Formation of the Okavango Delta

A great river that flows not into the sea but into the middle of the southern African continental landmass.

The Okavango Delta is more correctly termed an alluvial fan comprising areas that are permanently, seasonally and occasionally flooded.

With sources in the plan alto highlands 1200 metres above sea level in Angola, the Okavango Delta is the culmination of a river system that has its catchment areas in Angola, flows through Namibia and then into Botswana where various processes govern the distribution across the alluvial fan.
These processes are both physical, dependent on slope, sedimentation, faults and channels carved long ago in the Kalahari sands and also biological, shaped by hippopotami pushing their way along the waterways, termites constructing their intricate mounds and the natural growth of papyrus. With so many factors shaping the Okavango, it is not surprising that the flow of water is variable and unpredictable.

The Delta consists of a multitude of main channels, smaller tributaries and lagoons as well as floodplains, islands and mainland areas. The watercourses are always changing due to annual flooding as well as a combination of sediment transport, seismic activity, the construction of termite mounds, the continual opening up of new channels by feeding hippopotami and the closing of others by new vegetation growth.

Geological History

The central area of the Kalahari was once a vast lake, Lake Makgadikgadi. The Delta is the final watery reminder of this great lake; the wonderous Makgadikgadi salt pans are the exposed and dry lake bed. Experts believe that the Kwando, Linyanti, Chobe swamps and rivers and the Upper Zambezi once flowed as one vast river and joined the Limpopo River and flowed into the Indian Ocean.

The flow and shape of the Delta is in part caused by geological fault lines. These fault lines were created about two million years ago during tectonic activity of the Great East African Rift Valley. Rifting of this area caused the uplift and collapse of the area, resulting in the lowest area in the whole Kalahari, the Delta and Makgadkgadi Pans.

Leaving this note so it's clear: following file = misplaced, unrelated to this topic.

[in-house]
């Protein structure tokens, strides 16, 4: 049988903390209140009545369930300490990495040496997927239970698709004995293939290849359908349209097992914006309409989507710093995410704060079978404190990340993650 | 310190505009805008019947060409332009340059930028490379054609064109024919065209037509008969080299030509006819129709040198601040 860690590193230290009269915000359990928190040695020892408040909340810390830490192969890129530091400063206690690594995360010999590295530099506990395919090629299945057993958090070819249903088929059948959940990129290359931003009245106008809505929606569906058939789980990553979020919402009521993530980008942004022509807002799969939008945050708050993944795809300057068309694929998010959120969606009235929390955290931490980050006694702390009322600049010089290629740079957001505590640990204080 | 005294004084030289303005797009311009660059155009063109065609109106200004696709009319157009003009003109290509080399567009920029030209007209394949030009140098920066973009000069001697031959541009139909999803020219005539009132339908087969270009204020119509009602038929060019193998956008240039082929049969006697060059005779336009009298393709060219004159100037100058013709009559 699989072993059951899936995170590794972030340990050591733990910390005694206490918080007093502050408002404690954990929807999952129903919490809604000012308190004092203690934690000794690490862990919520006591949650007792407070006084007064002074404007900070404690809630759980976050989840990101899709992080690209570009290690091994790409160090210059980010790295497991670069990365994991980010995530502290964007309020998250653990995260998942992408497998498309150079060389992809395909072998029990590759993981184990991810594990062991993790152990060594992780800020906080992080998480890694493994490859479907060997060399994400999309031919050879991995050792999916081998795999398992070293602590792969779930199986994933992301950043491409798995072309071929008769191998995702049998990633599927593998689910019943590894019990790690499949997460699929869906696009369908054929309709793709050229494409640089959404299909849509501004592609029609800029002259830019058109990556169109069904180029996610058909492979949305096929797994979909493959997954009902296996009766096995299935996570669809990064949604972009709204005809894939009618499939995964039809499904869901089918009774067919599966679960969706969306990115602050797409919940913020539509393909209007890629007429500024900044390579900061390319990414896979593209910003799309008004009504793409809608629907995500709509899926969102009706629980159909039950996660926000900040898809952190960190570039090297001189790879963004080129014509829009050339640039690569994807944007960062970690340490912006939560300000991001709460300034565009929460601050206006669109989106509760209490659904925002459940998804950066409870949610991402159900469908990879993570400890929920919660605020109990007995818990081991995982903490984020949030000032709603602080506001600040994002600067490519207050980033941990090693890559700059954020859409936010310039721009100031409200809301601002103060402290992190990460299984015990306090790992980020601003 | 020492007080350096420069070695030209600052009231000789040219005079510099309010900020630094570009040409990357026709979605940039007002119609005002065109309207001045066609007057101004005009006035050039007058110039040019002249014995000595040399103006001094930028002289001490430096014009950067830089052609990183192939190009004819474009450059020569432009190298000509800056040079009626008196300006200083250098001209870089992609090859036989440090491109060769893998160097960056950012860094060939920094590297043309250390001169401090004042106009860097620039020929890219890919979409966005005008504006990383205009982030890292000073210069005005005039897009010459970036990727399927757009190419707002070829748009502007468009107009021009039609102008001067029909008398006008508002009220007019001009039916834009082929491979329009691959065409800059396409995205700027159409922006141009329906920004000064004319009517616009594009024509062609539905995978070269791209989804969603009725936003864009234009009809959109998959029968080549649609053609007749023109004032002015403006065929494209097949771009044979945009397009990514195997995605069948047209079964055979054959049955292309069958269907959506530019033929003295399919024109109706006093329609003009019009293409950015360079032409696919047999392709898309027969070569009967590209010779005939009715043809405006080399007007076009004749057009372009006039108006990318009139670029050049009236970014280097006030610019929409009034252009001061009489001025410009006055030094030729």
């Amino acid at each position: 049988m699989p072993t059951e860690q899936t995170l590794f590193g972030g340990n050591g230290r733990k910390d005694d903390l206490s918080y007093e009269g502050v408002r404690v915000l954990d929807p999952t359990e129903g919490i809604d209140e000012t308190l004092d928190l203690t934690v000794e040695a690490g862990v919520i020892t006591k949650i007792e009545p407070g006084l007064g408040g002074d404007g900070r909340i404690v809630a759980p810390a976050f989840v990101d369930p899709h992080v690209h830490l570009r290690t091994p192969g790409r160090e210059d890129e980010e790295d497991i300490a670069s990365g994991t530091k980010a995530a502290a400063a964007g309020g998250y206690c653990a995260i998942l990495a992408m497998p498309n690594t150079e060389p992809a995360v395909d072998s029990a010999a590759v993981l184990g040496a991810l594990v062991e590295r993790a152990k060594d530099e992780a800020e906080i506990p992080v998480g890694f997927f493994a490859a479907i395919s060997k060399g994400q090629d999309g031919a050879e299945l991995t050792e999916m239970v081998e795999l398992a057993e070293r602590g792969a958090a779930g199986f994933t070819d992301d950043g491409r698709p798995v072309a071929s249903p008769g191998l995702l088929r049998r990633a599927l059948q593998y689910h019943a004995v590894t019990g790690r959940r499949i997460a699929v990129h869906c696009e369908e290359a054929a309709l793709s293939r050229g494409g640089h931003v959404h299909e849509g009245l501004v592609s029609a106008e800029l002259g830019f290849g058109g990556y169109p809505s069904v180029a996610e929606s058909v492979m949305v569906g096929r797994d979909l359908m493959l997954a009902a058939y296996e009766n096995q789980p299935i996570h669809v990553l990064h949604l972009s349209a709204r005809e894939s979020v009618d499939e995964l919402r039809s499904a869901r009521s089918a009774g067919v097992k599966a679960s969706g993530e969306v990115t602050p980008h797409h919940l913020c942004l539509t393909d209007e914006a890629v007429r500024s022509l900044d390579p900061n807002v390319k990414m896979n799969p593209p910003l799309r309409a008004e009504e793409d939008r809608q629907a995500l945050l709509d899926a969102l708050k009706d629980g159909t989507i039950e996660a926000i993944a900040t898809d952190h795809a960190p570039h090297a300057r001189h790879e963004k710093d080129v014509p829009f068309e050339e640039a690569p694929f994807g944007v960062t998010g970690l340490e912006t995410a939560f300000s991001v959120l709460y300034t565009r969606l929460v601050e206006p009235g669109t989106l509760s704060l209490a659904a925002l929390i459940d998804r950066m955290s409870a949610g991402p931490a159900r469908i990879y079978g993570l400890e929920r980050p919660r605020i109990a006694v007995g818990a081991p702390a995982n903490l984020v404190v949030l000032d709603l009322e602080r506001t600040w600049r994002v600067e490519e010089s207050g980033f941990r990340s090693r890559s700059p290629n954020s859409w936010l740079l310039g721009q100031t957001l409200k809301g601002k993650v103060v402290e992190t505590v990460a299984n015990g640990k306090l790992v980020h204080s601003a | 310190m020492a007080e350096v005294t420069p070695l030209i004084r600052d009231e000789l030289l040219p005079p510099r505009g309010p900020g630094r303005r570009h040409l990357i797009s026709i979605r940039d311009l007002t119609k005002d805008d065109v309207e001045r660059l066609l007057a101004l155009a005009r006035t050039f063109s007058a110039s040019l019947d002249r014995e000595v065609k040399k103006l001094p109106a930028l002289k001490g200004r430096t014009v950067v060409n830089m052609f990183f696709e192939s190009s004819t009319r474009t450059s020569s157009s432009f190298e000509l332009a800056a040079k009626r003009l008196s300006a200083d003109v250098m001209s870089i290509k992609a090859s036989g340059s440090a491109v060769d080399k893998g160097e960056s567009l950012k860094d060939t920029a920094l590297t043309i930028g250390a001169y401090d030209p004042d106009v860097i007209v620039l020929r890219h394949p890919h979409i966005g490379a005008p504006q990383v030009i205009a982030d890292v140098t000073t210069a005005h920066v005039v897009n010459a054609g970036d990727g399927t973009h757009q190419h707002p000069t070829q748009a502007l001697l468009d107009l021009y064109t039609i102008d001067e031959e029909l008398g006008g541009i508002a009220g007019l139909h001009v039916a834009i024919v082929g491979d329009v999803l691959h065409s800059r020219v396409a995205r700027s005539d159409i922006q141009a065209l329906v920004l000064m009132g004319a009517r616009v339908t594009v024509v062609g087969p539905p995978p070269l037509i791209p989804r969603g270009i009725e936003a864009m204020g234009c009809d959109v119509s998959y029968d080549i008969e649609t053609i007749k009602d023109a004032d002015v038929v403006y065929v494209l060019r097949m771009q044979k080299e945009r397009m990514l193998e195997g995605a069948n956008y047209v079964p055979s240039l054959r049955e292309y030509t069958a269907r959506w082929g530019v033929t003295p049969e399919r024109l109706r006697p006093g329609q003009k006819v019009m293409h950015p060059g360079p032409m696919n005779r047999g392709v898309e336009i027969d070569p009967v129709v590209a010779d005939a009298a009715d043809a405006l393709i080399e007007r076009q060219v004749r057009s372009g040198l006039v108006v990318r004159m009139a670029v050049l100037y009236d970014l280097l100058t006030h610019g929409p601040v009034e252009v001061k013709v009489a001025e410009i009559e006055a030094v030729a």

There is a series of parallel fault lines north of the Delta which direct the Okavango, Cuito, Kwando and Zambezi rivers to the south-east. The Gumare fault separates the Panhandle from the Delta and the Linyanti fault causes the Kwando River to divert into the Linyanti Swamps, which are a great wildlife viewing area and a mini-delta in themselves.

Further fault lines along the Rift Valley extension dictate the dispersal of the water: the Thamalakane fault results in Maun’s Thamalakane River and prevents the spreading of the Delta beyond Maun to the south-east. To the north, the Chobe fault creates the Chobe River which is in fact a backwater of the Zambezi River and flows in two directions. The Okavango and the Chobe system are in fact still connected via the Selinda Spillway, although recent years have been to dry to cause the Spillway to flow. Effectively then, the rifting of these extensions of the Great Rift caused a backing up of the flow of water which resulted in the vast myriad of swamp networks of the Delta and Linyanti.

A Freshwater System

What makes the Okavango unique is the fact that it is a freshwater alluvial fan. Most interior drainage systems (rivers that do not reach the sea) are saline because the only outlet for the water is via evaporation which leaves salts, such as in the Makgadikgadi Pan. However, the Okavango Delta has outlets west to Lake Ngami and to the east via the Boteti River which ends in the Makgadikgadi Pan. Although only three percent of the Okavango’s inflow actually flows out via these outlets, this is enough to keep the Delta freshwater rather than saline.

What formed the Delta?

Part of the answer lies in the geological history and the story and effect of the fault lines that are described above. Another vital component is the effect of silt and sediment carried by the river. The Okavango River has over the years carried millions of tonnes of sediment which it then deposited as it seeped out over the flatness of the Kalahari. The Kalahari Basin is in fact so flat precisely because the basin has been filled with sediments over the last 65 million years. The sediments are several hundred metres deep in places and the Delta in particular sits on between 100 and 270 metres of deposits. The deposits were originally made by the vast single river described above and in the much drier last two million years deposits have been of wind-blown sand.

The river borne deposits created the channels and ultimately the fan shape of the Delta and the river still continues to drop the load that it carries from the Angolan Highlands, blocking channels and forcing the water to take no routes and thus changing the shape of the Delta to this day.
Growth of papyrus also blocks channels and re-routes the water to create the Delta’s characteristic maze of waterways and the action of hippopotami in pushing through and opening channels helps to keep the water flowing and the channels intact and also creates new channels.
A final aspect that continues to shape the Delta is tectonic shifts which happen frequently in the area. Even tiny shifts can have a significant effect on flow and distribution of water in such an otherwise flat area.

The Islands of the Okavango